I’ll admit I was worried on the first day of the TexSom 2017 conference last week. It had been four years since I last attended the annual wine professionals’ pilgrimage to Dallas (also known in the industry as Somm Summer Camp), and I immediately noticed how much everything had changed.

TexSom had always been a thoughtfully curated opportunity for education and business. It was large enough to draw an influential crowd, yet small enough that no one got lost in the shuffle. As soon as I picked up my badge on the first day, I realized there was no longer anything small about it. A few things tipped me off, including the armed Texas state police monitoring the exits and the bouncers at the door of every single seminar — no more sneaking in for those that didn’t pre-register for a class! I also noticed the formerly minute presence of sales people had grown, exponentially. Obviously, TexSom had become a “scene” and I wasn’t sure those of us exhibiting would still be able to network effectively and meet receptive buyers who would take the time to engage in meaningful conversations about our wines.

This year, the conference was attended by over 1,200 beverage professionals from more than 35 states and 8 countries. Over the course of the three-day conference, I saw that TexSom’s growth has only catapulted its effectiveness. It’s no secret that I analyze event sponsorships and trade shows with a fine-toothed comb. Here are some key takeaways that prove TexSom is managing its growth the right way.

Cater to sponsors, but not at the expense of people who are there to learn and forge relationships: The last time I attended TexSom, the sponsor poster had one page…this year, it had four. Everyone from wholesalers, importers and wineries was included and this could have easily resulted in an unbearable mishmash of crowded spaces and conflicting interests. Yet it all went down smoothly. From the location of sponsor tables, timing of breaks and seminars, to the positioning of importer tasting suites, the TexSom producers made sure sponsors felt taken care of, while the organic flow of the conference continued to be the focal point. As sponsors, we would have probably liked to dictate when and how we poured our wines, but TexSom knew that acquiescing to dozens of sponsor whims simultaneously was a recipe for disaster and they did an amazing job of avoiding this pitfall.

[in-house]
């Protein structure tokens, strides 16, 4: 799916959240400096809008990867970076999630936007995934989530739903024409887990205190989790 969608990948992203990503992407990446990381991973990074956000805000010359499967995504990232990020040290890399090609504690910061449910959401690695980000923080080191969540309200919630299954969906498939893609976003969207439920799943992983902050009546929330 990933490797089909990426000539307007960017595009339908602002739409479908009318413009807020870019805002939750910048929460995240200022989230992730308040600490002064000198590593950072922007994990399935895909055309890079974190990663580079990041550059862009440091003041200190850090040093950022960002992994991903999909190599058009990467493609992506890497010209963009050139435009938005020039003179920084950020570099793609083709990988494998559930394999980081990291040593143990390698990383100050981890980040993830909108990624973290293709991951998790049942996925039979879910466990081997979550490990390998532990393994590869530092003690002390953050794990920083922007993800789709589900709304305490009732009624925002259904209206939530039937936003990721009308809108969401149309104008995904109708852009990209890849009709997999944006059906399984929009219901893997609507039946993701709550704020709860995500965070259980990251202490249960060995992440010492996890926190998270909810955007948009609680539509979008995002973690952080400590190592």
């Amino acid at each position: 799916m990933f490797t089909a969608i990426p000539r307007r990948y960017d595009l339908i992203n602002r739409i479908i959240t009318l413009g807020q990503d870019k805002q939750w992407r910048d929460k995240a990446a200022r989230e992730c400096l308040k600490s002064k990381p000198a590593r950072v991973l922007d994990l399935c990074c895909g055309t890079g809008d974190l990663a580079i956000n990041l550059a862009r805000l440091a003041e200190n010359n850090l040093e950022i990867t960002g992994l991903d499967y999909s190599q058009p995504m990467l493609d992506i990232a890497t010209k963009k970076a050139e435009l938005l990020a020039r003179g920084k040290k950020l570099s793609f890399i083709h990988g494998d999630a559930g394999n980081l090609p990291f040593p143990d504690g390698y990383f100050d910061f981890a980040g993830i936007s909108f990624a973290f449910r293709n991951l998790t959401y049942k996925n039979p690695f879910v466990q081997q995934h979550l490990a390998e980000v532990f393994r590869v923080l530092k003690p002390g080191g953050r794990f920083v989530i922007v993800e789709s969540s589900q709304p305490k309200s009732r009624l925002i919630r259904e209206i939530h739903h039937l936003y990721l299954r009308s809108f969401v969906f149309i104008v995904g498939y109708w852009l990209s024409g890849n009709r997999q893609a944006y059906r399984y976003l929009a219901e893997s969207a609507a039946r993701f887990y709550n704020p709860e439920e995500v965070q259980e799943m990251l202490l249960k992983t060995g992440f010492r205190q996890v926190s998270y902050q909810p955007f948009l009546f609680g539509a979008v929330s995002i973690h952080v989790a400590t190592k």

Source a vast quantity of support, while maintaining quality: TexSom has the best volunteer corps, hands down. Volunteering at TexSom has become a rite of passage for up and coming wine professionals from across the country, and they did it with all the zeal they bring to the floor at their bar, restaurant or retail jobs. As a sponsor, we had several rotating volunteers assigned to our tables who kept track of everything. They were actual elves. I was completely free to focus on engaging with buyers and colleagues, and have extensive dialogue that led to real business opportunities, because I wasn’t worrying about finding ice and losing corkscrews. This made every difference.

Curate conference content carefully: There are plenty of food and beverage events with jam-packed schedules full of fluff, where anyone who wants to present can do so if the price is right. TexSom has maintained its integrity as few other conferences have, and continues to hand-select the seminar topics every year, while setting the highest bar for all presenters (most, if not all, are Master Sommeliers or Masters of Wine). This has kept the quality of the conference and its attendees as high as possible.

Now more than ever, TexSom is one of the wine industry’s most impactful annual events. I’ll definitely be going back, ‘cuz everything is truly bigger in Texas!

Full Disclosure: This piece is based on my personal experience as a 2017 sponsor in representation of a client, the D.O.s of Ribera del Duero and Rueda.